A Chinese official is warning the U.S. to "exercise caution" following a report that the State Department wants to send a small team of Marines to guard a diplomatic facility in Taiwan.
The State Department requested that a Marine Security Guard detachment be dispatched to the American Institute in Taiwan, a de facto embassy in Taipei City, CNN reported Friday.
The news prompted a swift response from a Chinese foreign ministry official, who reminded Americans of the "one-China policy" meant to prevent the U.S. from having direct diplomatic or military exchanges with Taiwan.
"[Those] are the political preconditions for China-U.S. relations," Lu Kang, a ministry spokesman, said in a press conference Friday. "The U.S. ... knows it should exercise caution on this issue to avoid affecting overall bilateral ties."
Maj. Brian Block, a Marine spokesman at the Pentagon, deferred all questions about the State Department's request to that agency.
A State Department official, who spoke to Military.com on condition of anonymity, stressed that there is "no change to our 'one-China' policy based on the three Joint Communiques and the Taiwan Relations Act."
The official, however, declined to comment on the reported request to send Marines to Taiwan.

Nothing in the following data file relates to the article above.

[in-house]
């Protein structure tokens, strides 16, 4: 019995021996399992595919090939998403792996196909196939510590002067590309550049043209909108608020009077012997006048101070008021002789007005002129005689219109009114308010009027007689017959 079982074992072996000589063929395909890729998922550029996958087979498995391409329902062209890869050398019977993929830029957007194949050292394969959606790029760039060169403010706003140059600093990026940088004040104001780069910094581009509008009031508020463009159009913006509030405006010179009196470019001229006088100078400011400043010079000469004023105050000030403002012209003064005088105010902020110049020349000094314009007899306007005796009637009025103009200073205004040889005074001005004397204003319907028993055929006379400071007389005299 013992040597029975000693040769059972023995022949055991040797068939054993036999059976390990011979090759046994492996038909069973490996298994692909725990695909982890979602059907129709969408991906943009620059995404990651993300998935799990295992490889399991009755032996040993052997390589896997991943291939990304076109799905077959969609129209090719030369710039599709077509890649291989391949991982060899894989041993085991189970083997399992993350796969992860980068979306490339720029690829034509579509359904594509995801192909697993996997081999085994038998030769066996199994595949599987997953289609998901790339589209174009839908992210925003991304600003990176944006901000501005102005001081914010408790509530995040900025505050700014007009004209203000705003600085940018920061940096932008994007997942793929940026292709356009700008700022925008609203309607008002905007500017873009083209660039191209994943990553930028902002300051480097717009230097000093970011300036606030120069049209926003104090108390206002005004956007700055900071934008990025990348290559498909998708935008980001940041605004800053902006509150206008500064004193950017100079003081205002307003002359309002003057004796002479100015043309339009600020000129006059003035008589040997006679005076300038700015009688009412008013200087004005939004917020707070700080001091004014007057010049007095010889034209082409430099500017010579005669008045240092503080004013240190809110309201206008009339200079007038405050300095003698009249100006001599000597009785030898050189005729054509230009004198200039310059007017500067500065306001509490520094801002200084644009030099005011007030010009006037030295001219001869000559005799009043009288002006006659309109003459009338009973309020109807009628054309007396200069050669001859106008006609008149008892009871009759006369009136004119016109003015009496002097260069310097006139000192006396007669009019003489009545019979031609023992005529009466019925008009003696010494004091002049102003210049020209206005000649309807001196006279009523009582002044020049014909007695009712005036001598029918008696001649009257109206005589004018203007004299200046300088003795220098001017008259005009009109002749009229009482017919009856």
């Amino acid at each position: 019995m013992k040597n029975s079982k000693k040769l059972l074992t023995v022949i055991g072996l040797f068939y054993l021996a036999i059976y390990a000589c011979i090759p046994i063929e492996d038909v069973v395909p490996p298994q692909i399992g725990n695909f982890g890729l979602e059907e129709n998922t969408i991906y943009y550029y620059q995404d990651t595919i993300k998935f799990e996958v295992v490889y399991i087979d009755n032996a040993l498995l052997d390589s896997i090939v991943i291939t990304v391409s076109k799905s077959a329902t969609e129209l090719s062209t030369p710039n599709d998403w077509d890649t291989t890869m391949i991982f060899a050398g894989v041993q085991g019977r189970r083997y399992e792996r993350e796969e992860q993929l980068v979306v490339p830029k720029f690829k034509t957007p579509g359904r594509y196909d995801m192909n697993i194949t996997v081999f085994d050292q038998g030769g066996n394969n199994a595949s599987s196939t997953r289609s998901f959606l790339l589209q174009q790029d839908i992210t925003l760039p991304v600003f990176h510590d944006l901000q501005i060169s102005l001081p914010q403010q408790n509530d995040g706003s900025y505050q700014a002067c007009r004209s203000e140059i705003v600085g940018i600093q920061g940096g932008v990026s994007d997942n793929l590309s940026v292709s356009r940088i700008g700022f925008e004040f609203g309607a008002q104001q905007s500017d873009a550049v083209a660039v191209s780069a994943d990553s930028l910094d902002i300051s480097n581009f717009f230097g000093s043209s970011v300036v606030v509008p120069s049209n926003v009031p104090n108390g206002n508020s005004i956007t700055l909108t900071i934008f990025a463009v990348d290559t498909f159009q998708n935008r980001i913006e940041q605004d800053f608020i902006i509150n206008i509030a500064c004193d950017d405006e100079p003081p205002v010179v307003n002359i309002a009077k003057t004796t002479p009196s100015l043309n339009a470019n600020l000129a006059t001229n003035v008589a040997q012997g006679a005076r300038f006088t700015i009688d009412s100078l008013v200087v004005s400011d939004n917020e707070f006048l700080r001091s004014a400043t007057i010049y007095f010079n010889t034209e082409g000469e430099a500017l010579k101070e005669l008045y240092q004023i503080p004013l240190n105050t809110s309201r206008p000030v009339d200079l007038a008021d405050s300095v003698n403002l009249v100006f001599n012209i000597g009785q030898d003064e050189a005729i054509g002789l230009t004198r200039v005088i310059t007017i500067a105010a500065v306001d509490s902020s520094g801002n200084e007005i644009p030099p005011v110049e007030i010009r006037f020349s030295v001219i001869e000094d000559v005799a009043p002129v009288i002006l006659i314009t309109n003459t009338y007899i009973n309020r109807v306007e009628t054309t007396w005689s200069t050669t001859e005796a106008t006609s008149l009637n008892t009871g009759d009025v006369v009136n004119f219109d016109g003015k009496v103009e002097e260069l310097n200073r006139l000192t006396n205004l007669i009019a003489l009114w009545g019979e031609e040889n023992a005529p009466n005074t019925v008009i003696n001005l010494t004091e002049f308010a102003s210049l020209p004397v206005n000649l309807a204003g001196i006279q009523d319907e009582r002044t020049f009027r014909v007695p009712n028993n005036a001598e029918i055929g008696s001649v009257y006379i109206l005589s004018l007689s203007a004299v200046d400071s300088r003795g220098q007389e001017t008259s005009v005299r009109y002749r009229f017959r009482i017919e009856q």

"We do not discuss specific security matters concerning the protection of our facilities or personnel," the official said.
If the State Department's request is granted, it would mark the first time in nearly four decades that Marines would be guarding a diplomatic post in Taiwan, CNN reported.
Marine Security Guard detachments are typically small -- as few as six Marines in some areas and up to 13 in riskier locations. Their primary duty is to protect classified documents at U.S. facilities, though they will guard the building and people during times of duress.
The American Institute in Taiwan recently doubled in size following the addition of a $250 million facility there. It houses about 450 staff members, according to CNN, and signifies a "strong and enduring American commitment to the island and its people," Richard Bush, an expert with the Brookings Institution and former chairman of the American Institute in Taiwan, wrote in May.
"China is not happy with the scope and scale of the U.S. relationship with Taiwan, particularly in the security field," Bush said. "If it had its way, it would probably prefer that Washington have a simple trade office in Taipei, as other countries have."
State Department officials declined to address questions about any timelines it has for sending Marines to guard the new facility.